What is a clearinghouse?

The life cycle of an insurance claim has four stages:

  • Claims submission and electronic data intechange (EDI)
  • Claims processing
  • Claims adjudication
  • Payment

The life cycle of an insurance claim begins in the providers office when the claims department completes an CMS-1500 claims using medical management software.  In most offices claims are submitted electronically to payers or clearinghouse for processing.  Electric data interchange is the transfer of data from computer to computer between providers and third-party payers in a data format agreed upon by sending and receiving parties.  What is a clearinghouse?  A clearinghouse is a public or private entity that processes or facilitates the processing of nonstandard data elements into standard data elements.  Claims processing involves sorting claims upon submission to collect and verify information about the patient and provider.  After the claim has been approved by the payer’s claims examiner it then goes through what we call the claims adjudication process.  In this part of the process the claim is now compared to payer edits and the patients health plan benefits to verify that everything checks out to be accurate.  After the adjudication process has been finalized, the claim will be either denied or approved for payment.  The provider recieves a remittance advice and an EOB (explanation of benefits) is normally sent to the patient explaining the payment from their insurance and what the patient is responsible for if anything at all.

Refernces:

Understanding Health Insurance 13th Edition

2nd post

Caron Passley Week 2 Discussion Post 1COLLAPSE

A few key terms to understand before going into how and whys of the life cycle of an insurance claim beginning with CMS1500- a form used to submit Medicare claims previously called the HCFA-1500 (Steiner, J., Pozgar, G. Pg. 730)., claims submission is the electronic or manual transmission of claims data to payers or clearinghouse(a public or private entity that processes or facilitates the processing of nonstandard data elements in to standard data elements and visa versa )for processing; a value-added network (VAN) is clearinghouse that involves value-added vendors, such as banks in the processing of claim; electronic data exchange (EDI) is the computer-to-computer transfer of data between providers and third-party payers (or providers and health care clearinghouses) in a data format agreed upon by sending and receiving parties (Steiner, J., Pozgar, G. Pg. 80-81).. This life cycle starts with the healthcare specialist completing a CMS-1500 using medical management software the submission of a claim to the payer or clearinghouse for processing (this the back and forth of whether a claim is correct, was a procedure authorized, etc )which is where the EDI takes place (the conversion of data from one form to another paper to electronic one electronic format to another) sometimes through VAN clearinghouses which is when the processing of payments is done directly with banks etc for the providers payment convenience.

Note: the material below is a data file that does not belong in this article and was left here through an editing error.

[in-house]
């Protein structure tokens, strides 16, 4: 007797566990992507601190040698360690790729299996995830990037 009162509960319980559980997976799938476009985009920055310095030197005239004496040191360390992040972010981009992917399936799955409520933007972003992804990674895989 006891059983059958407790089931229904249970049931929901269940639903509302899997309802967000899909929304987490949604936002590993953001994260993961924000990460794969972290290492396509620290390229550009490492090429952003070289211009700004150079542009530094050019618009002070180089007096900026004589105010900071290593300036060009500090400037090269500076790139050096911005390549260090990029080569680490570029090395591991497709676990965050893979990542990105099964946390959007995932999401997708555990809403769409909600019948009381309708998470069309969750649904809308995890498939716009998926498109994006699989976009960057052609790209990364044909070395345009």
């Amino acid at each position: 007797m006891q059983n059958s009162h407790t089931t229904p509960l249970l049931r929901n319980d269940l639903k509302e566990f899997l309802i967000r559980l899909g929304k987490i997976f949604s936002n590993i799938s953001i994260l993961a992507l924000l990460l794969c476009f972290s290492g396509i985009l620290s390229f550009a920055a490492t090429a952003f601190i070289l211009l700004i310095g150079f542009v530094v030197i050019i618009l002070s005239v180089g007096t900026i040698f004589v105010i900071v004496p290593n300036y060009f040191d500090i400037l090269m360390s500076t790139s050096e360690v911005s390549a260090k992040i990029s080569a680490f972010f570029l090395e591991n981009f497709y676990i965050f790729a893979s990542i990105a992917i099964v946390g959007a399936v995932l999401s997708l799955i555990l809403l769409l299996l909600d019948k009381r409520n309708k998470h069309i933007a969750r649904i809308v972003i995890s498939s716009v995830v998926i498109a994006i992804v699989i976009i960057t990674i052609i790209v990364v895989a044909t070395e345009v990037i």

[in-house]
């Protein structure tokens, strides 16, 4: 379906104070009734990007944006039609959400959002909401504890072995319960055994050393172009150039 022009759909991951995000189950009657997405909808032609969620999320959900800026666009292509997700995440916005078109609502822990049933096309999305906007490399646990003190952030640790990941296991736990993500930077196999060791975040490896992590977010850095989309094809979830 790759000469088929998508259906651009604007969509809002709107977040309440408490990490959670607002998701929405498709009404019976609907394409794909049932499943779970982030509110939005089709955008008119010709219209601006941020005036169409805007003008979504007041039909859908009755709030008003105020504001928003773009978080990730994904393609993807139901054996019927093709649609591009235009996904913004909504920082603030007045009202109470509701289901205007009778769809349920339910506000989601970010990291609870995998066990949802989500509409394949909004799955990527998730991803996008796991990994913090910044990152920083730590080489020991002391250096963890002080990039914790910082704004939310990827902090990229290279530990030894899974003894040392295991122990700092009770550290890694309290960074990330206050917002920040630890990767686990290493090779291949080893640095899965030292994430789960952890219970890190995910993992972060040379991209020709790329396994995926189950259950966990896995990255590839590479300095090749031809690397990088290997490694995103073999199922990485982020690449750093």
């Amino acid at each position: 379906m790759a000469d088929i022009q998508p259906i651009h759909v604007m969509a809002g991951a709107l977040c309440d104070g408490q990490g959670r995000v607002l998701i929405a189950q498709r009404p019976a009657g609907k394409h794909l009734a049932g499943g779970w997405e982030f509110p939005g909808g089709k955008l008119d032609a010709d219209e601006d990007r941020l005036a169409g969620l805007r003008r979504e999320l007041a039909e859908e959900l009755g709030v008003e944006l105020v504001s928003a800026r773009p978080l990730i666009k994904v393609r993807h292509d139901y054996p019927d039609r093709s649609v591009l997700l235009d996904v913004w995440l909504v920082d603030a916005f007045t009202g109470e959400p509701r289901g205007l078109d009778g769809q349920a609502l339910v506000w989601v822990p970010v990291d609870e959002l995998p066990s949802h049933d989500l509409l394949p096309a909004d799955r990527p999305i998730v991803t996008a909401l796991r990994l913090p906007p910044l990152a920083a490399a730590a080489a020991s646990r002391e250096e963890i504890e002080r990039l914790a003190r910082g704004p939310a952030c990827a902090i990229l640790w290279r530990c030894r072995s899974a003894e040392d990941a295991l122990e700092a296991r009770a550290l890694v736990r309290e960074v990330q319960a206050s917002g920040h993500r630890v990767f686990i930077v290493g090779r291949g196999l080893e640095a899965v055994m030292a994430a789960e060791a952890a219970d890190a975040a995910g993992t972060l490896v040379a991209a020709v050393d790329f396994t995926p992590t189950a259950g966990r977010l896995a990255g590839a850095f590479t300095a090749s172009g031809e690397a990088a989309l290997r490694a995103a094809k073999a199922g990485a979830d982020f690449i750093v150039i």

Reference:

Steiner, J., Pozgar, G., McConnell, C., Schultz, H., Young, K., Mosley, G., Joos, I., Buchbinder,S., Buchbinder, S., and Shanks, N. HIPAA Compliance in HealthCare. Security and Management of Health Information. Burlington, MA: Jones & Bartlett Learning.